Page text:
There will possibly be a built-in med kit too which will be able to automatically inject the required medicine. The sensors that will be gathering the information concerning the soldier’s health status will be placed all over the soldier’s body: on legs, arms, torso, head etc. The sensors will constantly monitor the soldier’s heartbeat rate, body temperature, pulse, respiratory rate, electrodermal activity etc. This system must be custom pre-adjusted for each soldier because of normal vital data differences depending on soldiers’ age, sex, weight etc.

    Exoskeleton

    Exoskeletons are being developed to help soldiers carry their everyday loadout as well as make it possible to carry other heavy objects that would otherwise be very difficult or impossible to move manually.

    The TASS reporter asked Dmitriy Semizorov if the adoption of an exoskeleton will lead to the adoption of a larger caliber and more powerful ammunition capable of penetrating the modern armor. Semizorov admitted that the modern personal armor is ahead of most of small arms ammunition. He said that although it looks like they have currently squeezed everything possible (in terms of penetration) from the 5.45x39mm cartridge, they still need to experiment with newer materials. According to Semizorov, increasing the caliber is one of the solutions but not the only one. He points out the drawbacks of adopting a larger caliber, namely the need for heavier and larger weapons and logistics issues. Although the exoskeleton will allow using larger weapons, its main purpose is to increase the soldier’s endurance and agility.

    The main power mechanism that they consider now for the exoskeleton are electric motors. They also work on creating artificial muscle tissue which will be capable of contracting driven by electrical impulses. Pretty much like the human muscles work. The developments of such technologies are in very early stage and if they become something usable and financially reasonable in the foreseeable future, then they may consider using these technologies in exoskeleton construction.

    The current electrical motor driven exoskeleton faces a number of challenges too. It must be capable of instantly reacting to the soldiers’ motions in all directions to amplify these motions and not constrict them. Right now they have a prototype of the exoskeleton made of titanium. They are working on refining its electrical powering mechanism. The most significant challenge now is to develop compact enough power source. According to the technical requirements of the Ratnik-3 exoskeleton, the fully charged battery pack must be powerful enough to allow continuous use of the exoskeleton for 24 hours.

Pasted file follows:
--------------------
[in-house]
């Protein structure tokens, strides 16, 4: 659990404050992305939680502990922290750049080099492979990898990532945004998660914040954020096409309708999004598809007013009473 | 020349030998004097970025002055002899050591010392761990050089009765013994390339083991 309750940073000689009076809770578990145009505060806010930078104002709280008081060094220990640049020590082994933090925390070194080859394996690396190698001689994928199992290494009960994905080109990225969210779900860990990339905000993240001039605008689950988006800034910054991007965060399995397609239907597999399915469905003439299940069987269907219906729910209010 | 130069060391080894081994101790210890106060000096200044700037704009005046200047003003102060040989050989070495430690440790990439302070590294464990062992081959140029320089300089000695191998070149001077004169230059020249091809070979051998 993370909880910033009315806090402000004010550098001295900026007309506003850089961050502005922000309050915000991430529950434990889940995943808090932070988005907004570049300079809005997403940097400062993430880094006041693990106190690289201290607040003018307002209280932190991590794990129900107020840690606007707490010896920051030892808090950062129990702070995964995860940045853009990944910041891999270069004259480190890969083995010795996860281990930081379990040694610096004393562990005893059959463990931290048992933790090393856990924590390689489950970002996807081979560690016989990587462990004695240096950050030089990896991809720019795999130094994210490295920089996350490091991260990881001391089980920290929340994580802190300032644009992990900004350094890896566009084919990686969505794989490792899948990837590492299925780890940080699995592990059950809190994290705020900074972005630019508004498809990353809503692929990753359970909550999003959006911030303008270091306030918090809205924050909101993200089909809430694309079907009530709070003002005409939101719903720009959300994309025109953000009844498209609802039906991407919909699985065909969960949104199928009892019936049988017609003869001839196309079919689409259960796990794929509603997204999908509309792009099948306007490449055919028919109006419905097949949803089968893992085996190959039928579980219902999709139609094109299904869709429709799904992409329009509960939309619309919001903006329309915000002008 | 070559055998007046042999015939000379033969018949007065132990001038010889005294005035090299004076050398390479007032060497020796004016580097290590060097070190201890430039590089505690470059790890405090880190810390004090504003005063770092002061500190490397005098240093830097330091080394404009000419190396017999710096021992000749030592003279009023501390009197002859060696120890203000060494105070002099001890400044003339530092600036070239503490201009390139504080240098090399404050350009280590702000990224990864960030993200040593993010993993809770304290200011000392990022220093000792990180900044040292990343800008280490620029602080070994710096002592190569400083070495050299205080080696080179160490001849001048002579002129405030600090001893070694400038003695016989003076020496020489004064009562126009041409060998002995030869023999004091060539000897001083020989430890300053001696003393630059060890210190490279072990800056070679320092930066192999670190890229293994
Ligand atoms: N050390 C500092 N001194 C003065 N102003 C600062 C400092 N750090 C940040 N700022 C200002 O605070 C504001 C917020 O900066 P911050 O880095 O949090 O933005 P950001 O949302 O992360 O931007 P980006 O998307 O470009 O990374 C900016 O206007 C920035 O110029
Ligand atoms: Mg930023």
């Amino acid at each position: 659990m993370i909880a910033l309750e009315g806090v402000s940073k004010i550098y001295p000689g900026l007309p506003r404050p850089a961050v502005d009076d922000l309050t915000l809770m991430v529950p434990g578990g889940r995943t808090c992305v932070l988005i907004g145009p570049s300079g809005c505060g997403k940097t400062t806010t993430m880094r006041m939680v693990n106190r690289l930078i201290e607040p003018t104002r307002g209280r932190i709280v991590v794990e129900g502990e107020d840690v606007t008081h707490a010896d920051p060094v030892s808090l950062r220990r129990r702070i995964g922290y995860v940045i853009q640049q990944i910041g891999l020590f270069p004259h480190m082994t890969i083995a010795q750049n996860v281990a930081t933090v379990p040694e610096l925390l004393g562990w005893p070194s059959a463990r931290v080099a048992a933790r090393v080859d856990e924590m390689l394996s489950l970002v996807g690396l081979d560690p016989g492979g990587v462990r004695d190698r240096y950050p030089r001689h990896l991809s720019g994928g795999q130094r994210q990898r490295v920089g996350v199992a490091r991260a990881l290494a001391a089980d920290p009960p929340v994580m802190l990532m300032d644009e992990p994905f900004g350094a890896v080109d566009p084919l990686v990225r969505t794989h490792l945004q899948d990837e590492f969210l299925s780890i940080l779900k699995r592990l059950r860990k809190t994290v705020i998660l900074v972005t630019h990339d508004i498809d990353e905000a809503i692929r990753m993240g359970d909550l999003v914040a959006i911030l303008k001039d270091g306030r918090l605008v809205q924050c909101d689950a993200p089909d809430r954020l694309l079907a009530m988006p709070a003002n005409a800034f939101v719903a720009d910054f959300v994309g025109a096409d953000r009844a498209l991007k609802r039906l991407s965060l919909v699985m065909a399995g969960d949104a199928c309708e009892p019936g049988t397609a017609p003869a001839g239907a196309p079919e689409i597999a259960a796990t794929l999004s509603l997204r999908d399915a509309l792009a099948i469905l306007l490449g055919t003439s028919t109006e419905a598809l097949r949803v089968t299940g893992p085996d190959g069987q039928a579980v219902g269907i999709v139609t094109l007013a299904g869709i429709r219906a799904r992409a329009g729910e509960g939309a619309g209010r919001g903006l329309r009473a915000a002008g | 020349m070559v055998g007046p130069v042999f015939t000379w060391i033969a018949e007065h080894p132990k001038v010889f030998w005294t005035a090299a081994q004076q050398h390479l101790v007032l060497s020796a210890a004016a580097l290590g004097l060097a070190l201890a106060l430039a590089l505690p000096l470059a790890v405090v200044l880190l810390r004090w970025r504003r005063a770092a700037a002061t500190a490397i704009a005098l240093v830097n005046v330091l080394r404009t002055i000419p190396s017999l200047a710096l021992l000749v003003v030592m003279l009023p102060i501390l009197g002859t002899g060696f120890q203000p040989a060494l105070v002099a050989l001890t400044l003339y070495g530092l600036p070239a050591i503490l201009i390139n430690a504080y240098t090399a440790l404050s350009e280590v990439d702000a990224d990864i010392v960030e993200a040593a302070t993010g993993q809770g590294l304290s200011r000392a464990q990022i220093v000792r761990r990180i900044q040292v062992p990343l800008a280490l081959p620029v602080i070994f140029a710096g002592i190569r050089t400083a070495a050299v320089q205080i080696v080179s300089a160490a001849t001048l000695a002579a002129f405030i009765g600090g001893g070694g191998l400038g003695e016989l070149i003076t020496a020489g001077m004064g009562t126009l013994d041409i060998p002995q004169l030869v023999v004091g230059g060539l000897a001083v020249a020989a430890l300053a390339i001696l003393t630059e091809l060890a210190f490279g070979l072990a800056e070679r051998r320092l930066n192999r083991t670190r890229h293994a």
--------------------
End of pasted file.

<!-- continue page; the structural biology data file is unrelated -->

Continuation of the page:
Armor

    Perhaps the most satisfying component of Ratnik and Ratnik-3 is the armor. Both the helmet and armor vest proved to be highly effective. If the mission requires so, additional armor plates can be added providing protection for the shoulders, torso sides, arms, and groin. Additionally, an armored cloak can be used which will provide shrapnel protection for the entire body. As Semizorov says, they are not going to “make a tank for an individual soldier” and the mobility is also important.

    Most of these armor solutions are employed in the current Ratnik equipment. For the Ratnik-3, they have a task to make the armor 25-30% lighter keeping its protection level. Right now the Ratnik armor weighs 24 kilograms (about 53 lbs). Their task is to decrease the weight to 20 kilograms (44 lbs).


    At the end of the interview, Semizorov said that they are extensively using the feedback from the units that use the Ratnik. They have a list of about 200 improvements that the soldiers would like to see in their equipment. The transition from Ratnik to Ratnik-3 will be a gradual process. They’ll be adding the Ratnik-3 modules to the existing equipment which will eventually lead to the complete transition to the third generation.


    That’s the latest news concerning Russian Ratnik-3 equipment developments. As always, as soon as new information appears it will be delivered to our readers.

    Hrachya H

    Being a lifelong firearms enthusiast, Hrachya always enjoys studying design, technology and history of guns and ammunition. His knowledge of Russian allows him to translate and make Russian/Soviet/Combloc small arms related information available for the English speaking audience. Hrachya also writes for SilahReport.com
    Should you need to contact him, feel free to shoot him a message at [email protected]